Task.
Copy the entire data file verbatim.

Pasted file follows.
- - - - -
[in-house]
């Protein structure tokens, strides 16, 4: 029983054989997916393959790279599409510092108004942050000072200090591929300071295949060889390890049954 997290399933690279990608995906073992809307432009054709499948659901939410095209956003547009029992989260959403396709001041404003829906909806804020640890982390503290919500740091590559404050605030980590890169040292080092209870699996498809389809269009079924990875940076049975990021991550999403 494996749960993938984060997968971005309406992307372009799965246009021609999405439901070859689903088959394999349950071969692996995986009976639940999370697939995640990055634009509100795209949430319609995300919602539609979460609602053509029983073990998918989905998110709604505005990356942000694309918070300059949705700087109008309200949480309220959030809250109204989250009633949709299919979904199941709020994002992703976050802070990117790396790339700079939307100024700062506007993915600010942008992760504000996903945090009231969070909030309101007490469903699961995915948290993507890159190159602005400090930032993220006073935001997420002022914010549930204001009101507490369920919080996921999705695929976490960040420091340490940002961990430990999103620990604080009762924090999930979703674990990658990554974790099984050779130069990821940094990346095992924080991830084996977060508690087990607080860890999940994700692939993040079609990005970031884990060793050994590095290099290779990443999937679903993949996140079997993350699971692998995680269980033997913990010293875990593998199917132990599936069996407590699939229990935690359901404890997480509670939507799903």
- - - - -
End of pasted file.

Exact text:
[in-house]
């Protein structure tokens, strides 16, 4: 029983054989997916393959790279599409510092108004942050000072200090591929300071295949060889390890049954 997290399933690279990608995906073992809307432009054709499948659901939410095209956003547009029992989260959403396709001041404003829906909806804020640890982390503290919500740091590559404050605030980590890169040292080092209870699996498809389809269009079924990875940076049975990021991550999403 494996749960993938984060997968971005309406992307372009799965246009021609999405439901070859689903088959394999349950071969692996995986009976639940999370697939995640990055634009509100795209949430319609995300919602539609979460609602053509029983073990998918989905998110709604505005990356942000694309918070300059949705700087109008309200949480309220959030809250109204989250009633949709299919979904199941709020994002992703976050802070990117790396790339700079939307100024700062506007993915600010942008992760504000996903945090009231969070909030309101007490469903699961995915948290993507890159190159602005400090930032993220006073935001997420002022914010549930204001009101507490369920919080996921999705695929976490960040420091340490940002961990430990999103620990604080009762924090999930979703674990990658990554974790099984050779130069990821940094990346095992924080991830084996977060508690087990607080860890999940994700692939993040079609990005970031884990060793050994590095290099290779990443999937679903993949996140079997993350699971692998995680269980033997913990010293875990593998199917132990599936069996407590699939229990935690359901404890997480509670939507799903």